Which gave me pause, I'll admit. The phrase comes from US playground taunts among children (do other countries have this one?) where the teased child will reply "I'm rubber, you're glue. What bounces off me, sticks to you." In other words saying that any insults hurled at us bounce off and stick to the the one flinging them.
So, I imagine whoever phrased this topic was thinking of how authors have to allow less-than-complimentary reviews of our books roll off of us. Which is true. But I disagree with putting it this way for a number of reasons.
- A review is of a book, not the author. It's different than teasing and taunting in that we are not the target, but rather something we produced. And put into the world for people to take part in. We're not quietly eating our brown-bag lunches (while reading a book) when Billy the Bully comes up and questions our worthiness to use up oxygen. While some reviews do go so far as to insult the author, those are unprofessional and not worth noticing.
- Even a terrible review isn't the same as an insult. Sure a bad review is painful, but that's on us. It's just not a personal attack. If someone wishes us harm, then it's reasonable to imagine the fair thing is for that harm to ricochet and instead the person inflicting it. That's not the intent of most reviewers. If it is, that's unprofessional, etc.
- Reviews are for readers, not for authors. We're not even the subject of the playground discussion. No more so than if we brought a fine ball from home (which we maybe painstaking decoupaged with Guardians of the Galaxy images), kicked it out there for everyone to play with while we retire with our bag lunch and book, and then the other kids weigh in on whether it's really good for dodgeball or not. It's really not about us.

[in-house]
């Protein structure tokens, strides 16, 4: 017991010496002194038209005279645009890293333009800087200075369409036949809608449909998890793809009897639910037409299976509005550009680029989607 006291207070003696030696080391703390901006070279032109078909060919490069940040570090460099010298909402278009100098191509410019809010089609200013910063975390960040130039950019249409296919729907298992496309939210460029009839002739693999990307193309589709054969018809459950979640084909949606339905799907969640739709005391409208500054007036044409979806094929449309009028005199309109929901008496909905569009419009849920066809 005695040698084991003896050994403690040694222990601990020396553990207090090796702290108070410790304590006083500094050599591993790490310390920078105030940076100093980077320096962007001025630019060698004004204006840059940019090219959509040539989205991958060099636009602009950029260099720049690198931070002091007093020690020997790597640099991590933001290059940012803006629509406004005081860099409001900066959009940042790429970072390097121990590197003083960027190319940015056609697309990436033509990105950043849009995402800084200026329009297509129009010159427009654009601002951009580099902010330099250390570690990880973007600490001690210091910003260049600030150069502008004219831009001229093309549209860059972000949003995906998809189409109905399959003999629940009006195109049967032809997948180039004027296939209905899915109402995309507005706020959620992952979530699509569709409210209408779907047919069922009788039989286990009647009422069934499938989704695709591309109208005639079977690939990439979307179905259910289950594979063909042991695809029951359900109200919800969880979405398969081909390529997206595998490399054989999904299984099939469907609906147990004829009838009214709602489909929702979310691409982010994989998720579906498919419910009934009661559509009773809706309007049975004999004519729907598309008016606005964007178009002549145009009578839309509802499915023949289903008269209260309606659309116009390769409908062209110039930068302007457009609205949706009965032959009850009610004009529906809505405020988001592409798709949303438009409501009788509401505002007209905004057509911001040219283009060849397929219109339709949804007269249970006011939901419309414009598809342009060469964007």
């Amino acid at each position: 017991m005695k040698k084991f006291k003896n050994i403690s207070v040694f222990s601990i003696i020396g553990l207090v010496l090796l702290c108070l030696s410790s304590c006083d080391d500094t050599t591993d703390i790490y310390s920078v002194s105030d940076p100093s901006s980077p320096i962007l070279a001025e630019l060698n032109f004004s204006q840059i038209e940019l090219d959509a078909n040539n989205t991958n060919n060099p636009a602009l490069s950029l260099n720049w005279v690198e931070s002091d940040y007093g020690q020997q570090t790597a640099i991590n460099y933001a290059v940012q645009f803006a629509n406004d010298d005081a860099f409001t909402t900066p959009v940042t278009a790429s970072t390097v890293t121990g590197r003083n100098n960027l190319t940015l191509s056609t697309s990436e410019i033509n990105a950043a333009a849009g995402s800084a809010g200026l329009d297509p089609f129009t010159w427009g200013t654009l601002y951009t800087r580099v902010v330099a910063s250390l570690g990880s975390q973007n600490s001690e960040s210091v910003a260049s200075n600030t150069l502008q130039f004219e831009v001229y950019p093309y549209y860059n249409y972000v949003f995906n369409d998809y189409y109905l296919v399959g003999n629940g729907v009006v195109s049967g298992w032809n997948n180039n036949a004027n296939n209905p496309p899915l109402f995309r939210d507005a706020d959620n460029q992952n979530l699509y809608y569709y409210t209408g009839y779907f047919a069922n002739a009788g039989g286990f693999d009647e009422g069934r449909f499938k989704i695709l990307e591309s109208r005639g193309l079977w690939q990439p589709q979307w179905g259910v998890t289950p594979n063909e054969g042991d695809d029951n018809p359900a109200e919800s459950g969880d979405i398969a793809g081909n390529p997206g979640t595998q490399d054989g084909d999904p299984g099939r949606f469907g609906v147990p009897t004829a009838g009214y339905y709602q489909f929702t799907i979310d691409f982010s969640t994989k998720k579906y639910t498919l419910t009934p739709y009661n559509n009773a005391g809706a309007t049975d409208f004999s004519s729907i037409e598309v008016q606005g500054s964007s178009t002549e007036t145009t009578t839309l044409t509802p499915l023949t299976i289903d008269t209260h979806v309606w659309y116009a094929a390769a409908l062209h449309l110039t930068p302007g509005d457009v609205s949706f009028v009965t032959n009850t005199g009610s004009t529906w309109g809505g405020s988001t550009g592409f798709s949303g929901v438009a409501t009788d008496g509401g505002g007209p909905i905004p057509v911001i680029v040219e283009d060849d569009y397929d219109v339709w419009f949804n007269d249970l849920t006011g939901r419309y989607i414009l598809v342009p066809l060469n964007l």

The big EXCEPT here, is that in this Rate-and-Review-Every-Damn-Thing Economy, reviews have become critically important to sales. I really think Amazon (and other, similar, retail sites) have dug a pretty deep hole for us all. They want honestly reviewed products, so their customers get what will satisfy them, but then they want us to not care about reviews. Even though the number of reviews affects all aspects of a book's saleability, from whether customers even SEE it to obtaining highly sought advertising slots like in BookBub.
So, sure, reviews are for readers. I read reviews all the time to see if I want to buy a book. But they've also become a key marketing tool for authors and publishers. Which moves the game off the playground and into the big leagues.
Of course, for authors the answer is still to let them slide off. Leaving out the "sticks to you part." I included the cover here of THE SHIFT OF THE TIDE because I thought of different reviews I've gotten of this recent release. This book is a little different than the rest of the series, because the heroine is other - she's a shapeshifter and doesn't think like a person who can't shapeshift. Spending time in animal forms makes her wild in some ways.
Some readers have loved it, exactly because Zynda is so different. Others rated it their least favorite of the series because she is so other. Some say it's their favorite.
Since I clearly accomplished what I set out to do - capture her otherness - I can't complain. There are other balls waiting for decoupage.
Yep, a bad review doesn't mean the author did something wrong. There will NEVER be one book that hits the sweet spot for all people. As long as a bad review is only about what didn't work for that reader in that particular book, great.ReplyDelete
*side note, I've purchased and loved books that had a bad review because said review didn't like something that I found intriguing. All publicity is good publicity as they say.
I believe this, too. Have totally bought one-star books because what they hated, I knew I'd love.Delete